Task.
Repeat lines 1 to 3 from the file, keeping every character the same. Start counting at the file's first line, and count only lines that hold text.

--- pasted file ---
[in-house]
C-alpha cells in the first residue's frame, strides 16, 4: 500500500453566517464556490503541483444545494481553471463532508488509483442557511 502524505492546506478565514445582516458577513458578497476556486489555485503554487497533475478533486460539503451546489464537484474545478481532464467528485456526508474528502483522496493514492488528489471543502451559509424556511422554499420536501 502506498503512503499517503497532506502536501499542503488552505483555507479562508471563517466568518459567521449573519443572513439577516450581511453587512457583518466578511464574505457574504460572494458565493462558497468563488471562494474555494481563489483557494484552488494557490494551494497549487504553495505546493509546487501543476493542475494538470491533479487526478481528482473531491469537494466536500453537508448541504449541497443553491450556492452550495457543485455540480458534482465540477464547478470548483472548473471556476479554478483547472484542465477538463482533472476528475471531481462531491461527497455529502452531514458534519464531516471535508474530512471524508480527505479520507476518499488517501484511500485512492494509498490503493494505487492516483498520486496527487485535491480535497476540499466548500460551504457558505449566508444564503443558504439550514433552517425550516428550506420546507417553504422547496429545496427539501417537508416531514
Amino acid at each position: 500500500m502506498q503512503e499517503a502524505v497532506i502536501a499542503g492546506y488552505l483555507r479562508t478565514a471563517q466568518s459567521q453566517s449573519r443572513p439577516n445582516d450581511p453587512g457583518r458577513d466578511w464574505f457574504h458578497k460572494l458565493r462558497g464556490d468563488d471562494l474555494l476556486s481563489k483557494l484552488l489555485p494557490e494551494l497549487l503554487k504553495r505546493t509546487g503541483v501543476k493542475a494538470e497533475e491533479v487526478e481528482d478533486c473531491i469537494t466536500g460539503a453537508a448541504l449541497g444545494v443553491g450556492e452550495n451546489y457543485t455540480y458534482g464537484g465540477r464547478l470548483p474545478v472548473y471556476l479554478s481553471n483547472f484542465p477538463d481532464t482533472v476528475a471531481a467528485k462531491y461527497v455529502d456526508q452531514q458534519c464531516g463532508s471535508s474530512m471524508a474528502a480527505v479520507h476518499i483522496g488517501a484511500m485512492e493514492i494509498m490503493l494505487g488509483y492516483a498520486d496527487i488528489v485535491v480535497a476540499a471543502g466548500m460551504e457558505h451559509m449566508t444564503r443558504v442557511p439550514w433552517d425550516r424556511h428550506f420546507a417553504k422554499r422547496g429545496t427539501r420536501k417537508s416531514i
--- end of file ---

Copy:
[in-house]
C-alpha cells in the first residue's frame, strides 16, 4: 500500500453566517464556490503541483444545494481553471463532508488509483442557511 502524505492546506478565514445582516458577513458578497476556486489555485503554487497533475478533486460539503451546489464537484474545478481532464467528485456526508474528502483522496493514492488528489471543502451559509424556511422554499420536501 502506498503512503499517503497532506502536501499542503488552505483555507479562508471563517466568518459567521449573519443572513439577516450581511453587512457583518466578511464574505457574504460572494458565493462558497468563488471562494474555494481563489483557494484552488494557490494551494497549487504553495505546493509546487501543476493542475494538470491533479487526478481528482473531491469537494466536500453537508448541504449541497443553491450556492452550495457543485455540480458534482465540477464547478470548483472548473471556476479554478483547472484542465477538463482533472476528475471531481462531491461527497455529502452531514458534519464531516471535508474530512471524508480527505479520507476518499488517501484511500485512492494509498490503493494505487492516483498520486496527487485535491480535497476540499466548500460551504457558505449566508444564503443558504439550514433552517425550516428550506420546507417553504422547496429545496427539501417537508416531514
Amino acid at each position: 500500500m502506498q503512503e499517503a502524505v497532506i502536501a499542503g492546506y488552505l483555507r479562508t478565514a471563517q466568518s459567521q453566517s449573519r443572513p439577516n445582516d450581511p453587512g457583518r458577513d466578511w464574505f457574504h458578497k460572494l458565493r462558497g464556490d468563488d471562494l474555494l476556486s481563489k483557494l484552488l489555485p494557490e494551494l497549487l503554487k504553495r505546493t509546487g503541483v501543476k493542475a494538470e497533475e491533479v487526478e481528482d478533486c473531491i469537494t466536500g460539503a453537508a448541504l449541497g444545494v443553491g450556492e452550495n451546489y457543485t455540480y458534482g464537484g465540477r464547478l470548483p474545478v472548473y471556476l479554478s481553471n483547472f484542465p477538463d481532464t482533472v476528475a471531481a467528485k462531491y461527497v455529502d456526508q452531514q458534519c464531516g463532508s471535508s474530512m471524508a474528502a480527505v479520507h476518499i483522496g488517501a484511500m485512492e493514492i494509498m490503493l494505487g488509483y492516483a498520486d496527487i488528489v485535491v480535497a476540499a471543502g466548500m460551504e457558505h451559509m449566508t444564503r443558504v442557511p439550514w433552517d425550516r424556511h428550506f420546507a417553504k422554499r422547496g429545496t427539501r420536501k417537508s416531514i